For the Tortoise and the Hare production, one of the concepts of the show was that the characters raced each other as a sporting event or pastime, like some people play baseball. We wanted their clothes to be like the jumpsuits that you see race car drivers wear.  Brian Horton, the costume designer, initially drew renderings of racing jumpsuits—but he had trouble making the human shape appear more animal like.  So we decided that they should dress in exercise clothes like people wear to the gym. This would more easily facilitate adding realistic fur, feathers, ears, and tails to the costumes.
 
Along with this concept we wanted the actors to have creative makeup to look more like animals. We didn’t want to create masks for the actors, because the masks would hide the expressions the actors would have when performing and sometimes younger audience members can find them scary. I had recently seen a production of Puss n’ Boots in St. Louis that used makeup and hair styling to create the face of the cat. I thought that this production would be a good opportunity for us to try a technique that had not been done in the Lilly before.
 
I discovered that one of the TCM staff members in Dinosphere, Mary Malooley, had experience with creative hair and makeup design. Mary presented a lot of research from other shows using makeup techniques that made actors look like animals. She also created renderings of how the makeup would look on the actors' faces. Mary did a very good job of explaining how to add the makeup in steps starting with fur or hair-colored foundation. The next step was then adding eye shadow or crème makeup which would highlight, narrow, or broaden cheeks and noses depending on the particular animal’s shape. She then used eyeliner pencils to create whiskers and eyebrows. Once the basic colors and lines were done, she then blended the colors and lines to make them look more realistic.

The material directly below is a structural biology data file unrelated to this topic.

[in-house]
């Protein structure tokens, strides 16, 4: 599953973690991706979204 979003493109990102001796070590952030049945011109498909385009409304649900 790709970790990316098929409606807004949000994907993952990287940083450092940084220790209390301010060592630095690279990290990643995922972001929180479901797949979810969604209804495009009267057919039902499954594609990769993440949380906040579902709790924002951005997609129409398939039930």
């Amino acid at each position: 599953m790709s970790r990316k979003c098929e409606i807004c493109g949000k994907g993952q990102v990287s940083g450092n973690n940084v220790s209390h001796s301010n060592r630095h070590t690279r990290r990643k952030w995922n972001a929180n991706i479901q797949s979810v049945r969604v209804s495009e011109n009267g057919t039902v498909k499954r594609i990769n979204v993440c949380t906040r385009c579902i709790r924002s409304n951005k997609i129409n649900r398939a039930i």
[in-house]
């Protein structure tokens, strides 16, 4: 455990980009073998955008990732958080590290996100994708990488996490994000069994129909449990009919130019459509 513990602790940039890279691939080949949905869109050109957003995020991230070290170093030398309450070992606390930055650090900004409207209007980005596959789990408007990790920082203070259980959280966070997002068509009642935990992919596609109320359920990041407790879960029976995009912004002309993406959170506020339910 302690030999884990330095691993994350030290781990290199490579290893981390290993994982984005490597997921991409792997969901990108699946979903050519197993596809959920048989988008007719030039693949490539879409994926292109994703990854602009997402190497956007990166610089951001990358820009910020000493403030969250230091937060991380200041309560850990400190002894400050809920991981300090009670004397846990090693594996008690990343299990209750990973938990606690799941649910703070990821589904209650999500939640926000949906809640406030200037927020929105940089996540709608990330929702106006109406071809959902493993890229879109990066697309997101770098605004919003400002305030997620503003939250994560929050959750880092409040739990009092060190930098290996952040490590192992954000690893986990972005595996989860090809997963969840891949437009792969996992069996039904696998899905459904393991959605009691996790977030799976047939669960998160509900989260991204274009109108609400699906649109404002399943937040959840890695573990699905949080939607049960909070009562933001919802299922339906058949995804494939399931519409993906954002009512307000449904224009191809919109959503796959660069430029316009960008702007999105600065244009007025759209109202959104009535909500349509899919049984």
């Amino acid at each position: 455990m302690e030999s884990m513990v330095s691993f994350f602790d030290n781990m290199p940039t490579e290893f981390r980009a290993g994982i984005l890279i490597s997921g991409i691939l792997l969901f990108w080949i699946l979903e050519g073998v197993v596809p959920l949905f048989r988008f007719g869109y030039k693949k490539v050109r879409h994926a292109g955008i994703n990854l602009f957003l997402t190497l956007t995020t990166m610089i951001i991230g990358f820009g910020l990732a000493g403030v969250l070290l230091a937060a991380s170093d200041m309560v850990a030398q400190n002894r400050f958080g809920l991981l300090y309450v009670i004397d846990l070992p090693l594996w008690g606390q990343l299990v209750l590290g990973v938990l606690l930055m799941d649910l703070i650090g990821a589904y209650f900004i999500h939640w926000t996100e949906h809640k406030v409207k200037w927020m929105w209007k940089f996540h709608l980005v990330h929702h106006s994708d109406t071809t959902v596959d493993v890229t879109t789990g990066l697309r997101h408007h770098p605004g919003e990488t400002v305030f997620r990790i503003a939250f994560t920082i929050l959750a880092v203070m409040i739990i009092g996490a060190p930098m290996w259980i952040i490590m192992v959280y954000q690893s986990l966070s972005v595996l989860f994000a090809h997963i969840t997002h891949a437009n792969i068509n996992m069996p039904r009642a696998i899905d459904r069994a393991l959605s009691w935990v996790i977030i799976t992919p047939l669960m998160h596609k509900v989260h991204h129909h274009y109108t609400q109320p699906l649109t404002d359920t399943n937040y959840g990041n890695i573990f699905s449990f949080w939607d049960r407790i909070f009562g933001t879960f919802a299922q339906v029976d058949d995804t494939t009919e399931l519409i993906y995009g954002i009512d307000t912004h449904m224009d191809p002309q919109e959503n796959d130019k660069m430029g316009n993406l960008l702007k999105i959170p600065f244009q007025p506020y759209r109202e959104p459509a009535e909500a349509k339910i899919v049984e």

Now that you've learned how these actors are transformed, watch This Week's WOW to see the makeup magic in action!
 
 

Theater Make-up | This Week's WOW ep. 61

Lilly Theater, a live children's theater located inside The Children's Museum of Indianapolis, produces 3 new shows every year. We're excited to announce the next show will be The Tortoise and the Hare, opening March 16! As you can imagine, it's hard to transform a human into an animal without using masks and still make that character realistic. It takes creativity and a lot of skill. In This Week's WOW, we introduce you to the talented make-up artist who is making it happen. You'll learn where she finds inspiration and some of her techniques (like what colors to apply first). Plus, find out what happens when Josh challenges her to a competition!

Looking for more This Week's WOW? Catch up on the blog or follow along on YouTube

The Life and Challenges of a Museum Actor

Matt Anderson, Children's Museum of Indianapolis actor, gives you a first hand account of how our extraordinary actors bring the museum experience to life for you and your family. This is the first in a series of posts from Matt. You might remember Matt from his exceptional Jelly Belly Art blog post last year!